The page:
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PCUK Nurse Rachel C
Posts: 61
Joined: Wed Jan 14, 2015 4:25 pm

Re: Creon enzymes

Postby PCUK Nurse Rachel C » Tue Jul 19, 2016 1:17 pm

Dear All,

Sones and RMM67, I am sorry to hear about your recent experiences about your CREON being taken away, whilst you have both been in hospital. I think this again (and unfortunately) demonstrates the lack of understanding in relation to CREON and how it should be taken. RMM67, I am pleased that you were able to get the nurse looking after your mother to be more accommodating, but I’m sure this must be a common problem…unfortunately.

We are aware that the NHS does need to have strict policies and procedures in relation to 'the safe administration of medicines' and yes, these policies are there to protect all patients, however, as we are all fully aware, CREON is an enzyme replacement and not a medicine, so it should not be needed to be locked away.

I guess as a way forward, if this was to happen again to anyone, would be to ask to speak with the Ward Manager and potentially also ask for the involvement of the ward pharmacist.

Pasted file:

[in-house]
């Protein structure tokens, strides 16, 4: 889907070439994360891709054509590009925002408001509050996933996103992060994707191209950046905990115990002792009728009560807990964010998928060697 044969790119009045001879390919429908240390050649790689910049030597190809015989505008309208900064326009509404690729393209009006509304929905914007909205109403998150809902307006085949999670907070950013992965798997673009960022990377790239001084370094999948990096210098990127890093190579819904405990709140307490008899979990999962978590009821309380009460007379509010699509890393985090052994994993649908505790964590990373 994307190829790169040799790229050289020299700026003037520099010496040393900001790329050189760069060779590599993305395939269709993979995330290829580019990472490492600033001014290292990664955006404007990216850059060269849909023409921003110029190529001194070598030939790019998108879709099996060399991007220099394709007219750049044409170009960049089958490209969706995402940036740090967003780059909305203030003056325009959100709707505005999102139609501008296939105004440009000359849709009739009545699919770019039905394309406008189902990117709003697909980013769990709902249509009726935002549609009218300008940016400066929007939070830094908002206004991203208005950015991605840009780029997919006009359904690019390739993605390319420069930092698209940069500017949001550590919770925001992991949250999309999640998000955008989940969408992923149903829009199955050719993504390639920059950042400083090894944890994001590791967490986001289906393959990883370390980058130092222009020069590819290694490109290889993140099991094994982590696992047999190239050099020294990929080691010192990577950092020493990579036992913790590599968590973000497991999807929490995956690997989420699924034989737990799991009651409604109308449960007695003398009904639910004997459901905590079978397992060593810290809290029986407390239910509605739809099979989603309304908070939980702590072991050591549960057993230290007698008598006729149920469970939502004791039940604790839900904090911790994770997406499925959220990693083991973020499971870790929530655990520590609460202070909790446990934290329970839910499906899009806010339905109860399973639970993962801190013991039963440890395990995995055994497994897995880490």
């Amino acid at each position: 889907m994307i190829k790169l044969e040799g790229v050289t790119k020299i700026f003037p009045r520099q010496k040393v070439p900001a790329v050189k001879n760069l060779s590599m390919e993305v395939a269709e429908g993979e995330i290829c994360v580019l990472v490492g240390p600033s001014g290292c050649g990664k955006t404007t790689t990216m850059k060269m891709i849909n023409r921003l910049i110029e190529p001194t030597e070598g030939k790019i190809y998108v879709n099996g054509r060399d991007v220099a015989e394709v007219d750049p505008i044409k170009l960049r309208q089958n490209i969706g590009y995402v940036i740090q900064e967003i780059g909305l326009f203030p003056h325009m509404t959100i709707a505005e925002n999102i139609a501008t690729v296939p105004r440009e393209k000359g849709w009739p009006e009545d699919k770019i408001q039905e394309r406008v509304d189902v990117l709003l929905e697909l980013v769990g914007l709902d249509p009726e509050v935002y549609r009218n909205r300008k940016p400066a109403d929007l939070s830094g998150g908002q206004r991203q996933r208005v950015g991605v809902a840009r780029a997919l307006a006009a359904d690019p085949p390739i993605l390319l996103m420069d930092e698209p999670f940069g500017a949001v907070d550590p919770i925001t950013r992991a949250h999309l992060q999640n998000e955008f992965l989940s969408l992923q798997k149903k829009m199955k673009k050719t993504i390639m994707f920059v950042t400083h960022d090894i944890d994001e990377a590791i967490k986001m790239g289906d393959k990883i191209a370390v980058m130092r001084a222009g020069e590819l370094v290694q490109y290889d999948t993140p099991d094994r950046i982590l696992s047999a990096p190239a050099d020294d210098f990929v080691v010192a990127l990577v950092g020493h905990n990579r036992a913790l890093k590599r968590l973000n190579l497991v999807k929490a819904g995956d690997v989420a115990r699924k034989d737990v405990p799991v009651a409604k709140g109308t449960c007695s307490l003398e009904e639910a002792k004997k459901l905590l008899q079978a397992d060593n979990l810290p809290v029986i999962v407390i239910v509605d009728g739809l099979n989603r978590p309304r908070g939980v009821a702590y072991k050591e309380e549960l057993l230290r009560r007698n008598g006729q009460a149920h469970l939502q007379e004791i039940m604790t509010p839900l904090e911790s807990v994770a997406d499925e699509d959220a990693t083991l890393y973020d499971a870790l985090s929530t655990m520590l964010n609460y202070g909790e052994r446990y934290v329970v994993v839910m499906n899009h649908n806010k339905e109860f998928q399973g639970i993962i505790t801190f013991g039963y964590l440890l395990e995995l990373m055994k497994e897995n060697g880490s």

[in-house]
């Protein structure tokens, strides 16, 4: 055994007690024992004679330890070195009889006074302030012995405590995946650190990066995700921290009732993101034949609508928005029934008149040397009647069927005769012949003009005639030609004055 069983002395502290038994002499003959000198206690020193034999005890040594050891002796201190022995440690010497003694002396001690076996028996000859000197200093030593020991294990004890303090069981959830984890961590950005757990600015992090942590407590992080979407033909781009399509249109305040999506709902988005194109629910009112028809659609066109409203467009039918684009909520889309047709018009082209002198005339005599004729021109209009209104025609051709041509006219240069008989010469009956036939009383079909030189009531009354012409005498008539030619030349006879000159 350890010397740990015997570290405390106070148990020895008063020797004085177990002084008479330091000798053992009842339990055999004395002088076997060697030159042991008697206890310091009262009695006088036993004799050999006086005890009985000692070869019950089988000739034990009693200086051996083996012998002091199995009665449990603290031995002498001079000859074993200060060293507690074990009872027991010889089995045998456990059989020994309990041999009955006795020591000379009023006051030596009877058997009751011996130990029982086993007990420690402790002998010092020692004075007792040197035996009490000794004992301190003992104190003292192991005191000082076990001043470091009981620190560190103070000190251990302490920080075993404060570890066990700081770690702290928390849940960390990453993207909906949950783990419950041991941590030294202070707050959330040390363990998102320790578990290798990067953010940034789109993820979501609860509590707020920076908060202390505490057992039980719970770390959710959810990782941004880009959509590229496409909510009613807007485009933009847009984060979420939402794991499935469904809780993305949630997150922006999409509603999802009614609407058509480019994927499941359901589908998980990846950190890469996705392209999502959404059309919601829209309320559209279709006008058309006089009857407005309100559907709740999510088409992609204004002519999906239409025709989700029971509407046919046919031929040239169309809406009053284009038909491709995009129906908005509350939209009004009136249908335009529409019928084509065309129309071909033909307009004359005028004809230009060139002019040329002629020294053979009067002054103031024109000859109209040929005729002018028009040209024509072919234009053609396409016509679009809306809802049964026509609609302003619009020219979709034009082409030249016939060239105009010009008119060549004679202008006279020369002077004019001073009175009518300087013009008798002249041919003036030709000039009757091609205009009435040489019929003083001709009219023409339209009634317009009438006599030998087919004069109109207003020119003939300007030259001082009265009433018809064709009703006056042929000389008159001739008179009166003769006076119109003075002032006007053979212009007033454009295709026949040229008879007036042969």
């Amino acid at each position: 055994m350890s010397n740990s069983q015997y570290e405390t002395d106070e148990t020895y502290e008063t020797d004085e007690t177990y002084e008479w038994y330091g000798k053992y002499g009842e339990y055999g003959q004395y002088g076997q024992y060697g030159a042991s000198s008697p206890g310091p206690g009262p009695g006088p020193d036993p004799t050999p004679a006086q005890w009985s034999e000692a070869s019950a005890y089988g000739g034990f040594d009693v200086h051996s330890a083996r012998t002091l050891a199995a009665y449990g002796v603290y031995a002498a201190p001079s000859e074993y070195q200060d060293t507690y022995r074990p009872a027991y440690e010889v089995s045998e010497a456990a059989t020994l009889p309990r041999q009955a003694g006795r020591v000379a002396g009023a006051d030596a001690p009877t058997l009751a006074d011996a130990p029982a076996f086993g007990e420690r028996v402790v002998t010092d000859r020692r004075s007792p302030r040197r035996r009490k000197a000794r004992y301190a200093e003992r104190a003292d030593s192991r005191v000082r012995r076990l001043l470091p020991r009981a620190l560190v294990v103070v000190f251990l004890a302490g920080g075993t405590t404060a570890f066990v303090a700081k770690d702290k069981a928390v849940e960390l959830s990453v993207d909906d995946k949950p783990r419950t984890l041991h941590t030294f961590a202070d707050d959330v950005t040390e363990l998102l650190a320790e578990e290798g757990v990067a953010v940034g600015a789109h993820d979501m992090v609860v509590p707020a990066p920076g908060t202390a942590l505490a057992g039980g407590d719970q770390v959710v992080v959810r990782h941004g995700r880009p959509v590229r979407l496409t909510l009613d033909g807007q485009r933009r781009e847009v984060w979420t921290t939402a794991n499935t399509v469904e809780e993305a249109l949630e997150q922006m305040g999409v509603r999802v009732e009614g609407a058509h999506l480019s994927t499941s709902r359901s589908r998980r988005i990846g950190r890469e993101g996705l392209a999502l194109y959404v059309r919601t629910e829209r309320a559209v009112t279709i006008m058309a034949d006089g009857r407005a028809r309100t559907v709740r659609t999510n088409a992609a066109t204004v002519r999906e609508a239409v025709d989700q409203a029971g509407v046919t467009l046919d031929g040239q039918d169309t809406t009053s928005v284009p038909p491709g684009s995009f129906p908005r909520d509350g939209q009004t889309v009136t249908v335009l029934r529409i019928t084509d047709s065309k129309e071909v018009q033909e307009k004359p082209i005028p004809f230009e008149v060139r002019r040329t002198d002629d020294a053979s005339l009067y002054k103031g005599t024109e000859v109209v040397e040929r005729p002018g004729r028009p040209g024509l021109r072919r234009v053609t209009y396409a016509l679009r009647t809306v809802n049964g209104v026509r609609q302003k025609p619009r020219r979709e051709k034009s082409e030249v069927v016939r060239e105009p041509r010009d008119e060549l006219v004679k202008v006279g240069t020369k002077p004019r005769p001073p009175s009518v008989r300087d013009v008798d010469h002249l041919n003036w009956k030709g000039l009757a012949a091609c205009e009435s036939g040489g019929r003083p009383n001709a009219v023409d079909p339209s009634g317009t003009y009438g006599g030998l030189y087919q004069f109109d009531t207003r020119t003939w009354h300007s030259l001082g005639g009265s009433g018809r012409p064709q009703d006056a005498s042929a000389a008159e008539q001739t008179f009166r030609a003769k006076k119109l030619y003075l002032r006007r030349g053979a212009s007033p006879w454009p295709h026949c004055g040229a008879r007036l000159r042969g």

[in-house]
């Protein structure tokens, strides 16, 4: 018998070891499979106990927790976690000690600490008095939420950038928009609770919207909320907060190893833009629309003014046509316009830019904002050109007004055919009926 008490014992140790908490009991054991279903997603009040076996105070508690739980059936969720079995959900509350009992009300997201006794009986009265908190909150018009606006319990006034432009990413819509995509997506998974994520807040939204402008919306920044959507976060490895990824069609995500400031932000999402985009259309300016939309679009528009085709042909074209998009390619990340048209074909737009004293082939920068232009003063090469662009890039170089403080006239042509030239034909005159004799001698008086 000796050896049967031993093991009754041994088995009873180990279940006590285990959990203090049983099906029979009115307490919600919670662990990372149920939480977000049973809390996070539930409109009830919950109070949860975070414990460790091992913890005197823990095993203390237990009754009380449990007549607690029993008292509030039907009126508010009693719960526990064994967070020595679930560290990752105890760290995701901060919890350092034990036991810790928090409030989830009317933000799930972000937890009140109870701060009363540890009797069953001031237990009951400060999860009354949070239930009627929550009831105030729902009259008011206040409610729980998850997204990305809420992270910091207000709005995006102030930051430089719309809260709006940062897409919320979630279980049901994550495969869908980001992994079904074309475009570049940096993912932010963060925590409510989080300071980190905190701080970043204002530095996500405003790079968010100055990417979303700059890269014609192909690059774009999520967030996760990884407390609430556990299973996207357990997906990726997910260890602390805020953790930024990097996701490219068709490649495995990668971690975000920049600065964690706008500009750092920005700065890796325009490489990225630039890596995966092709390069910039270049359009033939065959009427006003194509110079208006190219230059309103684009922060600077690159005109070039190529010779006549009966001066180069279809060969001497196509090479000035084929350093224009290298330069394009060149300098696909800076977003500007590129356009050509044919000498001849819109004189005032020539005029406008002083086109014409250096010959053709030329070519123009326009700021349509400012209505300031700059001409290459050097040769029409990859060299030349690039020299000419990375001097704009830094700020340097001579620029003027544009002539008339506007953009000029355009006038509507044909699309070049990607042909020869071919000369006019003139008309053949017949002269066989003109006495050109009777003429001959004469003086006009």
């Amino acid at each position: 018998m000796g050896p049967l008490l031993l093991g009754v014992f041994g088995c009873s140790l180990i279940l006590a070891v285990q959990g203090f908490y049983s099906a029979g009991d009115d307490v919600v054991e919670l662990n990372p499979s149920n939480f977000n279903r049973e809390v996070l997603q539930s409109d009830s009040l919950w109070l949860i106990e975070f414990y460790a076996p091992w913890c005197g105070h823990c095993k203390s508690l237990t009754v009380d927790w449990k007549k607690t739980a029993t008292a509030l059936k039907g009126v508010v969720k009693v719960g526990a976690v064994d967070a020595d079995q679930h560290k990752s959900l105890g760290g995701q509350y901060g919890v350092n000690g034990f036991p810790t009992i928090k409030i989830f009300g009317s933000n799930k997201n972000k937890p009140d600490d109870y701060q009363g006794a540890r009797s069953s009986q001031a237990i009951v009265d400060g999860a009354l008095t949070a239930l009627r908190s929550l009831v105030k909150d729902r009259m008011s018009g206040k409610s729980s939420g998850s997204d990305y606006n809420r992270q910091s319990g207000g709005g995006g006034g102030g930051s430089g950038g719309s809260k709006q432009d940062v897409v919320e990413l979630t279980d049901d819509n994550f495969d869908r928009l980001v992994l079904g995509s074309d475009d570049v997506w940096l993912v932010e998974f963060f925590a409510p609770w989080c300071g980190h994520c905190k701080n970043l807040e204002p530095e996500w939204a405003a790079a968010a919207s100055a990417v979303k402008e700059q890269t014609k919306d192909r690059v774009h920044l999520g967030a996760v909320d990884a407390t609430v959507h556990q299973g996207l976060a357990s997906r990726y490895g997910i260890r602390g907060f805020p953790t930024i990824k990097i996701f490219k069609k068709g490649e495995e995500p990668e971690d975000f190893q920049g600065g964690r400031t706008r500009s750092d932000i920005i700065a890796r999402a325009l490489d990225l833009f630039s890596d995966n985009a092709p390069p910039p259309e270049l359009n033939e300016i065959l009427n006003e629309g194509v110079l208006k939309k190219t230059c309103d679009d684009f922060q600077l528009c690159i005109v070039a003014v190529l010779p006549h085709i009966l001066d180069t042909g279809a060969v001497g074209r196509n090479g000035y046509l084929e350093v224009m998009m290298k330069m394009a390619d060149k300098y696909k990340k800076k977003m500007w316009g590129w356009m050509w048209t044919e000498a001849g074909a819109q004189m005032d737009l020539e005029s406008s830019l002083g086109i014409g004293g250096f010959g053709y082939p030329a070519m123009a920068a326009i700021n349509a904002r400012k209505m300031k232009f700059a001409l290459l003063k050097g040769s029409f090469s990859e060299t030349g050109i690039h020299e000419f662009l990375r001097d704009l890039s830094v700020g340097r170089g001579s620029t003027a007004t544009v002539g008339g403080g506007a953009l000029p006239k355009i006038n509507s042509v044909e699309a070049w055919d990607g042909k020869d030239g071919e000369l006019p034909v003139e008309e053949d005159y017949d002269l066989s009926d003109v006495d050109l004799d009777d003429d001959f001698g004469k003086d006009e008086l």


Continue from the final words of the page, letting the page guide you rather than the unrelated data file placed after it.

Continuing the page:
It would be pertinent to highlight:

CREON is an enzymes replacement and not a medication. I know that we are stating the obvious here, however, depending on the type of ward that you (or a loved) on is on, may very well on their level of knowledge or experience in relation to CREON.

Also highlight the potential effects for you, should you not receive your CREON with your food and how this could be avoided, if you were to keep your CREON in a bedside cabinet.

Ask if the hospital has a policy on ‘self-administration of medications’. Some hospitals do have policies and procedures in place, whereby patients can still take or ‘self administer’ their own medication and a locked cabinet is part of the bedside locker to facilitate this.

Ask the ward staff (in the nicest possible way), if they can guarantee, that your CREON will be administered exactly when you need it? If not, since it’s not medication, that you are more than happy to keep it safe in your bedside locker, for their convenience.

As I mentioned above, the NHS does need to have policies and procedures in place to protect patients, however, if these are at the detriment of yourselves or your loved ones, then it is certainly worth challenging them.

I do think that by raising this as an issue, will hopefully in turn raise awareness, open discussion and debate at the clinical bedside (ever the optimist!) and hopefully change practice!

Thank you everyone for posting and do keep sharing your experiences!

Rachel
Pancreatic Cancer Specialist Nurse
Support Team
Pancreatic Cancer UK
email: support@pancreaticcancer.org.uk
support line: 0808 801 0707